This blog­post is about how to use the default rich-text-component for all the style require­ments you have in your project. Quite a lot of times you see that new com­po­nents are cre­ated to meet a cer­tain style require­ment, but if you take a step back it is just a Text-component with some extra styling.

The styles tab

I am sure you have dragged numer­ous times the stan­dard text com­po­nent into your parsys. But have you ever noticed the “Styles”-tab that is located besides the “Text”-tab?

With this styles tab you can spec­ify the styling of your component.

In the sur­round­ing <div /> the classes will be set that you choose from the styles tab.

An exam­ple

So let’s see how this works based on an example.

Go to this page (/content/geometrixx/en/toolbar.html) from the Geometrixx-application, and drag a Text-component from the side­kick into the page. When you have added the com­po­nent click on the Styles-tab.

So per­haps this is the first you see a Styles-tab that is not empty.

In this case the author can spec­ify two set­tings: “Spacer” and “Text Style”.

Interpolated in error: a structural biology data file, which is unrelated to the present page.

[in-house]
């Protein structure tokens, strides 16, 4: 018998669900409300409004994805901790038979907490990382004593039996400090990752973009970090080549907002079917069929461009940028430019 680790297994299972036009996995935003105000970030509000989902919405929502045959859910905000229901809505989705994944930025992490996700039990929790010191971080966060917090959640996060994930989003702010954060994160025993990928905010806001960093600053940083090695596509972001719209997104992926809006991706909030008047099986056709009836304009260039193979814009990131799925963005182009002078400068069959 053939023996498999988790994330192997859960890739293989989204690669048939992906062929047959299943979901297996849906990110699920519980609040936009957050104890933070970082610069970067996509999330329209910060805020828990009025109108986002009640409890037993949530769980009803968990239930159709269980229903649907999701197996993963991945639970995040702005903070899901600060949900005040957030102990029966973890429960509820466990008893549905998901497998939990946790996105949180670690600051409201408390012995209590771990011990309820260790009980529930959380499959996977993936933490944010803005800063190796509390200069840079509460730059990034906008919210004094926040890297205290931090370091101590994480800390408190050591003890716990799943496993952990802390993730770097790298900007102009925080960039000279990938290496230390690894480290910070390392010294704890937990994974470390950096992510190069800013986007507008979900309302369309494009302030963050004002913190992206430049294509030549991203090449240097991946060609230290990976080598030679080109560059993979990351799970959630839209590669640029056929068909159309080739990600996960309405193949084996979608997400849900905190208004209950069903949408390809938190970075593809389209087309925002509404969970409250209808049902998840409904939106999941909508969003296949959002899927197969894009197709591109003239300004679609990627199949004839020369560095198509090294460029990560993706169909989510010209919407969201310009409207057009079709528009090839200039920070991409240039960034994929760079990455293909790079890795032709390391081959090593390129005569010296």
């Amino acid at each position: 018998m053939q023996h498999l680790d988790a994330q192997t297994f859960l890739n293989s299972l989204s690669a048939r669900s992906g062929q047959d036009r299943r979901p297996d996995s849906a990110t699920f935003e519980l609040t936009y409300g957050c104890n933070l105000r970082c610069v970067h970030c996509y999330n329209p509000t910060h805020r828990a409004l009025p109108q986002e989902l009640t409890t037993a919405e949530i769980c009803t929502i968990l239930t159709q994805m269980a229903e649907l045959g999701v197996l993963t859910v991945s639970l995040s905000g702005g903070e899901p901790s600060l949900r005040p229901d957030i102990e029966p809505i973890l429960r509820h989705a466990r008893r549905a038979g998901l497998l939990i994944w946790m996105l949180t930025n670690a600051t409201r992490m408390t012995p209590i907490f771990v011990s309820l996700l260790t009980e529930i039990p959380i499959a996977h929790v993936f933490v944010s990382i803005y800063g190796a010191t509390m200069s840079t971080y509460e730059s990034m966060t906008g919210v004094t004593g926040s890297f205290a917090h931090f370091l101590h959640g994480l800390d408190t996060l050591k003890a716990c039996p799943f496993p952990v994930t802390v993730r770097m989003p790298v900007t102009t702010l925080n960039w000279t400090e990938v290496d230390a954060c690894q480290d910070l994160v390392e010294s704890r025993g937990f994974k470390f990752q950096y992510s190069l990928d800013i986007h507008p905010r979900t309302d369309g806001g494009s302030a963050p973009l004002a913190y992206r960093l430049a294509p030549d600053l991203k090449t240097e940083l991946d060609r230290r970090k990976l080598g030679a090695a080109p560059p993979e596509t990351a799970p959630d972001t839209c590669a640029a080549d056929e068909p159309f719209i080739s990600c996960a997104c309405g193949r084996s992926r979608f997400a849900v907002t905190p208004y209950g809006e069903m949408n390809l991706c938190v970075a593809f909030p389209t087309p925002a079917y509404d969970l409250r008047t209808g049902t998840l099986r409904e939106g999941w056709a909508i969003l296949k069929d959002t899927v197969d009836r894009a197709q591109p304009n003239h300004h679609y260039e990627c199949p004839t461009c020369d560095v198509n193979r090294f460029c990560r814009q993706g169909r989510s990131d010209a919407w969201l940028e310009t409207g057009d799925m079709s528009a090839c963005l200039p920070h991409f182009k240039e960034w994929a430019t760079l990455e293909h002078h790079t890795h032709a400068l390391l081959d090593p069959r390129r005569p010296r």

What I going to do is to enter some text, and change the set­tings in the Styles-tab.

This is the result when you inspect the HTML:

<div class=“text_quote text par­base spacer_both sec­tion”>
<p>This is my quote</p>
</div>

What you see in the sur­round­ing DIV is that two classes are added that where cho­sen from the Styles-tab.

So with this approach you can influ­ence the style of the text via the CSS and the author doesn’t has to do any­thing that is difficult.

Styles def­i­n­i­tions

Next ques­tion is then “where are these styles stored?”, the style infor­ma­tion is stored in your design-folder and is stored per tem­plate. So you have mul­ti­ple style-definitions in your project, and the author will only see the ones that are applicable.

At this loca­tion you can see the style-definitions for the Geometrixx-application : /etc/designs/geometrixx/jcr:content/contentpage/par/text

The style def­i­n­i­tions are all made up from nt:unstructured nodes, the par­ent should be named as cq:styles. Under that node you can cre­ate the select-lists with the val­ues that you can choose.

Cus­tom components

You can also use this mech­a­nism for your cus­tom com­po­nents, the only thing you need to do is to add a new tab in your Dia­log with the xtype of “componentstyles”.

An exam­ple can be found in the dia­log that is used for the Text-component : componentstyles.

Con­clu­sion

With this mech­a­nism you use both the power of the stan­dards com­po­nents and the power of CSS. And there is way to cre­ate a right text/component styling for all the areas you have in your application.

And the best is; *with­out* new code or new components!

@heervisscher